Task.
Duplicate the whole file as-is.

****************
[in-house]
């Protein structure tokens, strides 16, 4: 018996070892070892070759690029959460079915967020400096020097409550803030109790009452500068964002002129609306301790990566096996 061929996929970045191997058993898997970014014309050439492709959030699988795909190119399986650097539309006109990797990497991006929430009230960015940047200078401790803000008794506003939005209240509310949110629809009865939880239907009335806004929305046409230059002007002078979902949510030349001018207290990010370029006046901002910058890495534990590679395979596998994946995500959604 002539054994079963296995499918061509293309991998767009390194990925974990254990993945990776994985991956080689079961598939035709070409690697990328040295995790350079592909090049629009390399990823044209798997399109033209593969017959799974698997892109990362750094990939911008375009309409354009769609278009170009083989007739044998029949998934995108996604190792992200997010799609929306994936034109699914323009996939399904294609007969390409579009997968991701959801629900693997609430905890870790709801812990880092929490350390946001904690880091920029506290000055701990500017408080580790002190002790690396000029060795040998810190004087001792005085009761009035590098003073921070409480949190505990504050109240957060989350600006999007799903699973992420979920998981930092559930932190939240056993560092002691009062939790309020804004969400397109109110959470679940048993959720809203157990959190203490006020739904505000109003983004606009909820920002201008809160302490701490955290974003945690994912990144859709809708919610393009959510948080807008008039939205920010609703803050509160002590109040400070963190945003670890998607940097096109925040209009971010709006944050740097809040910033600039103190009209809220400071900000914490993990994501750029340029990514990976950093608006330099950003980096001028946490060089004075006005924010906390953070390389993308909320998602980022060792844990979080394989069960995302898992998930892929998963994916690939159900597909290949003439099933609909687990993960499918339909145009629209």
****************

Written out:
[in-house]
């Protein structure tokens, strides 16, 4: 018996070892070892070759690029959460079915967020400096020097409550803030109790009452500068964002002129609306301790990566096996 061929996929970045191997058993898997970014014309050439492709959030699988795909190119399986650097539309006109990797990497991006929430009230960015940047200078401790803000008794506003939005209240509310949110629809009865939880239907009335806004929305046409230059002007002078979902949510030349001018207290990010370029006046901002910058890495534990590679395979596998994946995500959604 002539054994079963296995499918061509293309991998767009390194990925974990254990993945990776994985991956080689079961598939035709070409690697990328040295995790350079592909090049629009390399990823044209798997399109033209593969017959799974698997892109990362750094990939911008375009309409354009769609278009170009083989007739044998029949998934995108996604190792992200997010799609929306994936034109699914323009996939399904294609007969390409579009997968991701959801629900693997609430905890870790709801812990880092929490350390946001904690880091920029506290000055701990500017408080580790002190002790690396000029060795040998810190004087001792005085009761009035590098003073921070409480949190505990504050109240957060989350600006999007799903699973992420979920998981930092559930932190939240056993560092002691009062939790309020804004969400397109109110959470679940048993959720809203157990959190203490006020739904505000109003983004606009909820920002201008809160302490701490955290974003945690994912990144859709809708919610393009959510948080807008008039939205920010609703803050509160002590109040400070963190945003670890998607940097096109925040209009971010709006944050740097809040910033600039103190009209809220400071900000914490993990994501750029340029990514990976950093608006330099950003980096001028946490060089004075006005924010906390953070390389993308909320998602980022060792844990979080394989069960995302898992998930892929998963994916690939159900597909290949003439099933609909687990993960499918339909145009629209």